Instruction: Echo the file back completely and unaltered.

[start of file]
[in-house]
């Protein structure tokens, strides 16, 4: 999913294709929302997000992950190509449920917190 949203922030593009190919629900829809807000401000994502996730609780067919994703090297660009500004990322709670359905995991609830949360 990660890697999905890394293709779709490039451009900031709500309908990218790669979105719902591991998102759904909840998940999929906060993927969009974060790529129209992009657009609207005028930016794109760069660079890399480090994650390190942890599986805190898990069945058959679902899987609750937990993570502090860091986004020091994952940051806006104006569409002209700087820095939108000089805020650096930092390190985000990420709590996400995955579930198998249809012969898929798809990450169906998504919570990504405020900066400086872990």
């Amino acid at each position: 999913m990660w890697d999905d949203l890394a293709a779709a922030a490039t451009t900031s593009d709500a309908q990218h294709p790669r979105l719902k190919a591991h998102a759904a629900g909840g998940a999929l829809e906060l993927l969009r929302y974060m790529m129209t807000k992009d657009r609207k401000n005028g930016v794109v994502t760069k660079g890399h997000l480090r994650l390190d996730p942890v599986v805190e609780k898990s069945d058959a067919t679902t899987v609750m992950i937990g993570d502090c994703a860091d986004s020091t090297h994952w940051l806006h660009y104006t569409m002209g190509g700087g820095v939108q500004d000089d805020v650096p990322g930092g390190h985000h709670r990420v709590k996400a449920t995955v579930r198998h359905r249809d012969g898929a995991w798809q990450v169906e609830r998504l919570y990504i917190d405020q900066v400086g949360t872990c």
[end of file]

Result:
[in-house]
């Protein structure tokens, strides 16, 4: 999913294709929302997000992950190509449920917190 949203922030593009190919629900829809807000401000994502996730609780067919994703090297660009500004990322709670359905995991609830949360 990660890697999905890394293709779709490039451009900031709500309908990218790669979105719902591991998102759904909840998940999929906060993927969009974060790529129209992009657009609207005028930016794109760069660079890399480090994650390190942890599986805190898990069945058959679902899987609750937990993570502090860091986004020091994952940051806006104006569409002209700087820095939108000089805020650096930092390190985000990420709590996400995955579930198998249809012969898929798809990450169906998504919570990504405020900066400086872990």
């Amino acid at each position: 999913m990660w890697d999905d949203l890394a293709a779709a922030a490039t451009t900031s593009d709500a309908q990218h294709p790669r979105l719902k190919a591991h998102a759904a629900g909840g998940a999929l829809e906060l993927l969009r929302y974060m790529m129209t807000k992009d657009r609207k401000n005028g930016v794109v994502t760069k660079g890399h997000l480090r994650l390190d996730p942890v599986v805190e609780k898990s069945d058959a067919t679902t899987v609750m992950i937990g993570d502090c994703a860091d986004s020091t090297h994952w940051l806006h660009y104006t569409m002209g190509g700087g820095v939108q500004d000089d805020v650096p990322g930092g390190h985000h709670r990420v709590k996400a449920t995955v579930r198998h359905r249809d012969g898929a995991w798809q990450v169906e609830r998504l919570y990504i917190d405020q900066v400086g949360t872990c």